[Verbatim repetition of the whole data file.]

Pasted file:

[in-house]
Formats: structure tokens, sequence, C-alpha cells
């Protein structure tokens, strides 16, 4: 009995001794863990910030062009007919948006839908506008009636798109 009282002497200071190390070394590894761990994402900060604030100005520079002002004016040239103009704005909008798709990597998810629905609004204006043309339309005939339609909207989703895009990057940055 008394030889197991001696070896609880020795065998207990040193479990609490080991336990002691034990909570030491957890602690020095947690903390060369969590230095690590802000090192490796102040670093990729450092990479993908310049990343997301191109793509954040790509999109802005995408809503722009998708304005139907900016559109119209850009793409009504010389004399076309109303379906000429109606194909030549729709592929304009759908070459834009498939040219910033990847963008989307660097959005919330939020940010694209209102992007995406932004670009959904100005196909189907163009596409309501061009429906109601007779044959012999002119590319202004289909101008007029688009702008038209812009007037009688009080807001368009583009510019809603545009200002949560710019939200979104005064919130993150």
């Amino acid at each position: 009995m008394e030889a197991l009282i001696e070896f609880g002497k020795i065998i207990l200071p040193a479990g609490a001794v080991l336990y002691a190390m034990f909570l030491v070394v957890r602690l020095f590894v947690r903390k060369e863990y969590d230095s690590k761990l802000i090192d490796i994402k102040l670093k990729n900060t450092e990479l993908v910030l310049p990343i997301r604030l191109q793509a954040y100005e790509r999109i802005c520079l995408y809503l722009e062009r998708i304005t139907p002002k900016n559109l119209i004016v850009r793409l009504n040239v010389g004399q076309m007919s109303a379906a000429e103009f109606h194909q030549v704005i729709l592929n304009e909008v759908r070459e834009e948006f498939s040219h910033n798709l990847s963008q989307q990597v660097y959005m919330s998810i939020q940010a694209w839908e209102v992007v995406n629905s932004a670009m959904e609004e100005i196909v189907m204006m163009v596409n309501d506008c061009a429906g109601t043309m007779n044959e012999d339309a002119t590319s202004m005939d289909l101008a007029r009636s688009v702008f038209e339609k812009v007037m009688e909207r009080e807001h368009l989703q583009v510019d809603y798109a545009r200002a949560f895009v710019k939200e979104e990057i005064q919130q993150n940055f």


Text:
[in-house]
Formats: structure tokens, sequence, C-alpha cells
């Protein structure tokens, strides 16, 4: 009995001794863990910030062009007919948006839908506008009636798109 009282002497200071190390070394590894761990994402900060604030100005520079002002004016040239103009704005909008798709990597998810629905609004204006043309339309005939339609909207989703895009990057940055 008394030889197991001696070896609880020795065998207990040193479990609490080991336990002691034990909570030491957890602690020095947690903390060369969590230095690590802000090192490796102040670093990729450092990479993908310049990343997301191109793509954040790509999109802005995408809503722009998708304005139907900016559109119209850009793409009504010389004399076309109303379906000429109606194909030549729709592929304009759908070459834009498939040219910033990847963008989307660097959005919330939020940010694209209102992007995406932004670009959904100005196909189907163009596409309501061009429906109601007779044959012999002119590319202004289909101008007029688009702008038209812009007037009688009080807001368009583009510019809603545009200002949560710019939200979104005064919130993150």
């Amino acid at each position: 009995m008394e030889a197991l009282i001696e070896f609880g002497k020795i065998i207990l200071p040193a479990g609490a001794v080991l336990y002691a190390m034990f909570l030491v070394v957890r602690l020095f590894v947690r903390k060369e863990y969590d230095s690590k761990l802000i090192d490796i994402k102040l670093k990729n900060t450092e990479l993908v910030l310049p990343i997301r604030l191109q793509a954040y100005e790509r999109i802005c520079l995408y809503l722009e062009r998708i304005t139907p002002k900016n559109l119209i004016v850009r793409l009504n040239v010389g004399q076309m007919s109303a379906a000429e103009f109606h194909q030549v704005i729709l592929n304009e909008v759908r070459e834009e948006f498939s040219h910033n798709l990847s963008q989307q990597v660097y959005m919330s998810i939020q940010a694209w839908e209102v992007v995406n629905s932004a670009m959904e609004e100005i196909v189907m204006m163009v596409n309501d506008c061009a429906g109601t043309m007779n044959e012999d339309a002119t590319s202004m005939d289909l101008a007029r009636s688009v702008f038209e339609k812009v007037m009688e909207r009080e807001h368009l989703q583009v510019d809603y798109a545009r200002a949560f895009v710019k939200e979104e990057i005064q919130q993150n940055f």